Wednesday, June 15, 2011


Revolution: A forceable overthrow of an existing government or social order, in favor of a new system.

Bolshevik: A member of the Russian Social Democrat Party. Later renamed the Communist Party.

Democratic Centralism: The organizational principles of Communist parties. For example, all directors of the Party shall be elected, top to bottom, and then supported fully by the losers; the minority subordinated to the majority.

There was an attempt at revolution in Russia in 1905, after their disastrous war with Japan, but the Tsar was able to put down that attempt. Sort of. Not all the unrest was directed at the government; there was widespread dissatisfaction with the average Russian's lot in life in general. There were strikes and terrorist attacks and military mutinies and so on. The Tsar had to compromise in order to remain in power, and was forced to allow that most hated of institutions (to a monarch): a parliament. In Russian, a parliament is called a Duma.

Unrest settled down a bit, and by 1913 when the Tsar celebrated his family's 300th year in power, the crowds turned out. When World War I started the following year, the Russian people rallied as one and the Tsar had never really known such popularity as he stood before the chapel altar in the Winter Palace and spoke the vow never to conclude peace as long as a single enemy remained on Russian soil. It was the same words his great-great-grandfather, Alexander I, spoke in 1812 when Napoleon Bonaparte invaded Russia. Alexander was, at least, able to keep his word, pursuing the French all the way back to Paris after the Russian winter killed Napoleon's army. They left behind the word "bistro" which is the French version of a Russian word meaning "hurry up" or "make it snappy."

Tsar Nicholas, however, would not be involved when peace was concluded this time.

A recently hopeful revolutionary by the name of Vladimir Lenin was about as dejected as a would-be revolutionary could be. He must have thought revolution would never come to pass after all. He had lived in exile since 1907, and he continued his frustrated existence in his sparse walk-up flat in Switzerland with his butt-ugly wife Nadezhda Krupskaya.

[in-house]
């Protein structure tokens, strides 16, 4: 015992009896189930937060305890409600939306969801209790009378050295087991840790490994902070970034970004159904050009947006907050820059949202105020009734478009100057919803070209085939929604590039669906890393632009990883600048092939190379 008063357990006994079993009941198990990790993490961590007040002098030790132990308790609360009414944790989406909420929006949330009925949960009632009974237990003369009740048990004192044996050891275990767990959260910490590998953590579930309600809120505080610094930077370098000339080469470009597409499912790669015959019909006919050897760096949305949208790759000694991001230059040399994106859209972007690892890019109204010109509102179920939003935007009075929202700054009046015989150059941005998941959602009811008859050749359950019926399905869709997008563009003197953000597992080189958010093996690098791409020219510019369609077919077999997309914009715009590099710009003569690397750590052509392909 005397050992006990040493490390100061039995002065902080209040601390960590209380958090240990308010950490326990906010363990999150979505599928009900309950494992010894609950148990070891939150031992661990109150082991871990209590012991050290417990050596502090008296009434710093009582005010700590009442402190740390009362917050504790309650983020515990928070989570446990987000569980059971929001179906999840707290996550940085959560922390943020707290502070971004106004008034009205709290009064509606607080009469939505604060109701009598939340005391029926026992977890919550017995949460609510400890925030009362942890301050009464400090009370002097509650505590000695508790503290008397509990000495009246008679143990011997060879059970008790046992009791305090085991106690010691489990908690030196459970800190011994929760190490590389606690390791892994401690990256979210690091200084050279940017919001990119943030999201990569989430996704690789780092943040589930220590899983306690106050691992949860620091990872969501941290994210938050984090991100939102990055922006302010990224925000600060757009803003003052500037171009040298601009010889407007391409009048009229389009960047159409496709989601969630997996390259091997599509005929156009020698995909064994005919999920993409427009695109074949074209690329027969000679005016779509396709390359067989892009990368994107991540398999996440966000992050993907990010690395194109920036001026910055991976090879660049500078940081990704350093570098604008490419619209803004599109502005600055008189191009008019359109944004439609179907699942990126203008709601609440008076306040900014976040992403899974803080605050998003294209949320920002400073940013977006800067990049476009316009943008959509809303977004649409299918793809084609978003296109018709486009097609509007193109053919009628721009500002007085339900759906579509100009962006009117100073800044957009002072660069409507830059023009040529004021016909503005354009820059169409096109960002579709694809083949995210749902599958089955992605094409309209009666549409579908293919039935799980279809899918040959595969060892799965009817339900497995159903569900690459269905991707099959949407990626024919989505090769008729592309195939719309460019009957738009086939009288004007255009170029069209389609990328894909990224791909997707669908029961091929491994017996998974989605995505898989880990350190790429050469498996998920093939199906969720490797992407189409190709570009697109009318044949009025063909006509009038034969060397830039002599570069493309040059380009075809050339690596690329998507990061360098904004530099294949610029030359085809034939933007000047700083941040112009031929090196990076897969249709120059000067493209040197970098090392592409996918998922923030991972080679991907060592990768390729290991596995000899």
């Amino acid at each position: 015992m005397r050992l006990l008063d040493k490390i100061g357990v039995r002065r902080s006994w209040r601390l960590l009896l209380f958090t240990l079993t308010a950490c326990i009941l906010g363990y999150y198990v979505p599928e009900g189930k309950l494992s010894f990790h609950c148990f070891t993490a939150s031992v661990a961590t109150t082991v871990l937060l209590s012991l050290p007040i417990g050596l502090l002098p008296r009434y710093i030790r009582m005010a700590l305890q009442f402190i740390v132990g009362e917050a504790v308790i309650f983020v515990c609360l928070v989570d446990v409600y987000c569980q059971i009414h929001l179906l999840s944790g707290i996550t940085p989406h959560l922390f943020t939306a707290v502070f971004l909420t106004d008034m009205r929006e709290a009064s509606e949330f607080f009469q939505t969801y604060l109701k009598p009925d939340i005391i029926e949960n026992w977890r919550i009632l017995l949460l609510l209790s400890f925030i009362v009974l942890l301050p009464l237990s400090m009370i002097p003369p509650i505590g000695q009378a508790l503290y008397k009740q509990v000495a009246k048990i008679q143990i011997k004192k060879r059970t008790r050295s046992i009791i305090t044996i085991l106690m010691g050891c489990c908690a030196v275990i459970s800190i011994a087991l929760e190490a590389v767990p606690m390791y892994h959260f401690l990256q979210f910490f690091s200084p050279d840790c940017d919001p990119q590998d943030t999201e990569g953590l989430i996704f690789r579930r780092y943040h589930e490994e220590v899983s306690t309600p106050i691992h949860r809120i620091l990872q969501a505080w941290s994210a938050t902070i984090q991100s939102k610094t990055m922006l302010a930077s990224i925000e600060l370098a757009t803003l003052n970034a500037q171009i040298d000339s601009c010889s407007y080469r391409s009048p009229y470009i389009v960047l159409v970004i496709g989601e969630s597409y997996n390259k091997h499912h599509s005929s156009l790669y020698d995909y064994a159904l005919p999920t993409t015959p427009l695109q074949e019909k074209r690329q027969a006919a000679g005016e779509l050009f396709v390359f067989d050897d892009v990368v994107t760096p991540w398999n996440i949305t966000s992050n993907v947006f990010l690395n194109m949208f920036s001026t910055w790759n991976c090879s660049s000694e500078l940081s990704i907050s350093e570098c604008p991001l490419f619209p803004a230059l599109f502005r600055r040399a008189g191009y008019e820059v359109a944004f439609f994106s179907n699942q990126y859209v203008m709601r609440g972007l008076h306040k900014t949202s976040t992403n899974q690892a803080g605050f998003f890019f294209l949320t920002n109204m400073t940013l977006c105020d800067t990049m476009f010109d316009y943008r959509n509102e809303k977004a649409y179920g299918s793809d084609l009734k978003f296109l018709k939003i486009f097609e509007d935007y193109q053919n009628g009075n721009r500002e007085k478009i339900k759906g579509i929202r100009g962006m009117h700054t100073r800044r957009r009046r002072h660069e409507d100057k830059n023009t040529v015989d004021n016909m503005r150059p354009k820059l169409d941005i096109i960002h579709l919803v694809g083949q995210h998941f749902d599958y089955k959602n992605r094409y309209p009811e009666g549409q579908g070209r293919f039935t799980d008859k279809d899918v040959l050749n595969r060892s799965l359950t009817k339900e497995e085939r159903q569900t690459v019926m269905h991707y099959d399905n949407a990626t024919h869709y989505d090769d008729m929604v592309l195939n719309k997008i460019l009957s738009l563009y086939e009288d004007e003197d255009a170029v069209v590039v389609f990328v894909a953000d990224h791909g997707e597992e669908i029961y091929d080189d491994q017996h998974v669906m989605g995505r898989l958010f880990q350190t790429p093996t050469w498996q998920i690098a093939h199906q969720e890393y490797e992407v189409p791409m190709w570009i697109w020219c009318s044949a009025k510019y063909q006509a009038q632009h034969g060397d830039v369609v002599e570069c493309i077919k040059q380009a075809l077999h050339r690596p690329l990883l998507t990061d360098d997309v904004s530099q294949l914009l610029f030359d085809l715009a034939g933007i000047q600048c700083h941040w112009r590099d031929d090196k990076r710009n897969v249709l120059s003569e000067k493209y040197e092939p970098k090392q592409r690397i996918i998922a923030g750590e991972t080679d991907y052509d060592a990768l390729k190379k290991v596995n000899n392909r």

Fame and good fortune and adoration are all fleeting, of course. The war went badly for the Russians and the unwashed smell of revolution again filled the frosty air in early 1917. The Tsar abdicated and he and his family were placed under house arrest by the provisional government of Alexander Kerensky. That was in March (O.S.) Kerensky decided to fight on against the Germans, who retaliated by sending a frothing-at-the-mouth Lenin back to Russia in a sealed boxcar like some sort of smallpox bacillus. Which he was, of course.

Enter the second Russian Revolution of 1917, the October Revolution of Lenin and his Bolsheviks. Goodbye Tsar and family. Goodbye Russia. Hello Communism.

The word "Bolsheviks" actually just means "majority," which they were (politically speaking) compared to the Mensheviks in 1905. They kept the name after the revolution until, in about 1952, it occurred to papa Stalin that they were no longer a "majority" any more — they were an "only" now. Then they changed to just plain Communists.

Although it is possible to click on this image and enlarge it, I wish you wouldn't.


  1. What I like about the many youthful revolutionaries is they way they responded to the people! These middle class folks went into the country to work alongside the people and instill the revolutionary agenda into their hearts.
    The people thought them 'townies,' and 'daft.'
    So the thing to do was to take over the country and impose revolutionary leaders on to the people for the sake of the people!

    That's not tyranny, that is the voice of the masses. The masses so stupid they do not know what to say so the middle class will speak for them......
    Aye right!

  2. I'm sorry. Why is Lenin's wife's appearance even vaguely relevant?

    Surely, in this day and age, appearance (of a woman, since you made no comment on appearance of the many men mentioned in this article) is not equated with merit. Right?

    Or does this explain your admiration for Palin, famed historian?

  3. I didn't even know it was Mrs Lenin.
    The photographer probably caught her at a bad moment. I'm sure she was usually smiling, maybe thinking of baking a nice cherry pie for teatime with Vladimir Ilyich, when he comes home after a hard day haranguing the masses or overseeing a bit of torture.

  4. Ah those were the glory days, when a man could rule with an iron fist and not have to worry about a bunch cry babies on Twitter and facebook calling for him to retire to the South of France.

  5. On a different note, RM, more videos you might like on Rocket Scientist



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